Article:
Annotate in ZUML

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Annotate in ZUML

Annotations can be applied to the declarations of components and properties in ZUML pages.

Annotate Properties

To annotate a property, you could specify an annotation expression as the value of the property. In other words, if the value of the property is an annotation expression, it is considered as an annotation for the property, rather than a value to be assigned.

The format of an annotation expression:

@annotation-name ()
@annotation-name ( attr-name1 = attr-value1, attr-name2 = attr-value2 )
@annotation-name ( attr-name1 = { attr-value1-1, attr-value1-2 }, attr-name2 = attr-value2 )

As shown, an annotation consists of an annotation name and any number of attributes, and an attribute consists of an attribute name and an attribute value. The name of an annotation must start with a letter ('a' - 'z' or 'A' - 'Z'), an underscore ('_'), or a dollar sign ('$').

If an attribute has multiple values, these values have to be enclosed with the curly braces (as shown in the third format).

For example,

<listitem label="@bind(datasource='author',value='selected')"/>

where an annotation called bind is annotated to the label property, and the bind annotation has two attributes: datasource and value.

If the attribute name is not specified, the name is assumed to be value. For example, the following two statements are equivalent:

<textbox value="@bind(vm.p1.firstName)"/>
<textbox value="@bind(value=vm.p1.firstName)"/>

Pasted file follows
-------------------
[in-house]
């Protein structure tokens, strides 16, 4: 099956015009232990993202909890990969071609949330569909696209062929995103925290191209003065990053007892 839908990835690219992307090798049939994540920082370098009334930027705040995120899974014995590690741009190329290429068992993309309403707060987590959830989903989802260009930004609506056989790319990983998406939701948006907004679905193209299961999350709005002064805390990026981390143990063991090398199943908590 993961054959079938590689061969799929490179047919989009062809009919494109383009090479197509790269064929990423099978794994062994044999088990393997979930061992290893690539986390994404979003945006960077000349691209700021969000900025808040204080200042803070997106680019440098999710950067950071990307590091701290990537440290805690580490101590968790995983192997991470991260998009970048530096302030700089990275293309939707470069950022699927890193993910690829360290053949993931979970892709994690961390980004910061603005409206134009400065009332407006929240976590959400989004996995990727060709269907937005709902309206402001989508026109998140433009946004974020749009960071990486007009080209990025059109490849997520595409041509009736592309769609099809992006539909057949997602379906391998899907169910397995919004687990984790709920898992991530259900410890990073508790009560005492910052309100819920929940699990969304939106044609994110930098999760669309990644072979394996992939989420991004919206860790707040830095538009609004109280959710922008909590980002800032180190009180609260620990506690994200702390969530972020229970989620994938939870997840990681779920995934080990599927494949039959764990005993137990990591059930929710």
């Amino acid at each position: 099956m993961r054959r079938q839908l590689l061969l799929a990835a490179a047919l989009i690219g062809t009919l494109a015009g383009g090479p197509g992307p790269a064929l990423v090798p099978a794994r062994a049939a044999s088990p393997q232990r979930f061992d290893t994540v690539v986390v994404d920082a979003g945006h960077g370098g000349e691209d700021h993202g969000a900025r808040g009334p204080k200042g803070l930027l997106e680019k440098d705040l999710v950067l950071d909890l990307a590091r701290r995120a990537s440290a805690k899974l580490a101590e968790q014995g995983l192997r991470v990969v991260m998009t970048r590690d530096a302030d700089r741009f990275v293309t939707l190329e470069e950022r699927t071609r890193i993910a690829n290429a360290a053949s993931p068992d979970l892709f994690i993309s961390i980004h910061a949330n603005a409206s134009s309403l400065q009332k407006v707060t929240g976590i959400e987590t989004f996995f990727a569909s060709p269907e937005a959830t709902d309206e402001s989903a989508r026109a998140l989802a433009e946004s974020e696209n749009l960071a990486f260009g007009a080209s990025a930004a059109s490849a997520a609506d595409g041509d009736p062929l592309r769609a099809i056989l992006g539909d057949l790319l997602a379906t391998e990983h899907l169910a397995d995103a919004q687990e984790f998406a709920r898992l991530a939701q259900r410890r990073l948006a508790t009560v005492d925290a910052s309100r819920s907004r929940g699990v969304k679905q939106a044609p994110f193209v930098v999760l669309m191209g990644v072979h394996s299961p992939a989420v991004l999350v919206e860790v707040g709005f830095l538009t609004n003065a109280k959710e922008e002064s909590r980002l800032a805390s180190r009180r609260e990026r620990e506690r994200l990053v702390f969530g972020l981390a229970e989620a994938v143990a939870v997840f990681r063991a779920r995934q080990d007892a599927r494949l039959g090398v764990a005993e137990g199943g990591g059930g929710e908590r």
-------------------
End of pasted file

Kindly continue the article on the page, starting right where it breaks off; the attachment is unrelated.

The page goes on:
Here is a more complex example.

<textbox value="@save(vm.person.firstName,  before={'cmd1', 'cmd2'})"/>

where it annotates the value property with an annotation named save, and the annotation has two attributes: value and before. The value of the before attribute is a two-element array: 'cmd1' and 'cmd2'. Notice that the quotations, ' and ", will be preserved, so they will be retrieved exactly the same as they are specified in the ZUML document.

To annotate the same property with multiple annotations, you could specify them one-by-one and separate them with a space, as shown below.

<textbox value="@bind(vm.value1) @validator('validator1')" errorMessage="@bind(vm.lastMessage1)" />

In addition, you could annotate with multiple annotations that have the same name. For example,

<textbox value="@bind(vm.first) @bind(vm.second)"/>

where two annotations are annotated to the value property.

Annotate Components

To annotate a component, you could specify an annotation expression in a specific attribute called self as shown below.

<label self="@title(value='Hello World')"/>

where self is a keyword to denote the annotation which is used to annotate the component declaration, rather than any property.

The annotation Namespace

ZK Loader detects the annotation automatically. However, it may not be what you expect. Here we discuss how to resolve these conflicts.

Specify both value and annotation

If you'd like to specify both the value and the annotations of a given property, you could specify a namespace called annotation to distinguish them. For example,

<textbox value="a property's value" a:value="@save(vm.user)" xmlns:a="annotation"/>

Then, the textbox's value property will be assigned with a value, "a property's value", and an annotation, @save(vm.user).

Specify a value that looks like an annotation

If the value of a property looks like an annotation, you could specify a namespace other than annotation to tell ZK Loader not to interpret it as an annotation. For example,

<textbox u:value="@value()" xmlns:u="zul"/>

Then, @value() will be considered as a value rather than an annotation, and assigned to the textbox's value property directly.

Version History

Version Date Content
6.0.0 December 2011 The new syntax was introduced. For ZK 5's syntax, please refer to ZK 5's Developer's Reference. Though not recommended, it is OK to use ZK 5's syntax in ZK 6.

Last Update : 2024/01/30

Copyright © Potix Corporation. This article is licensed under GNU Free Documentation License.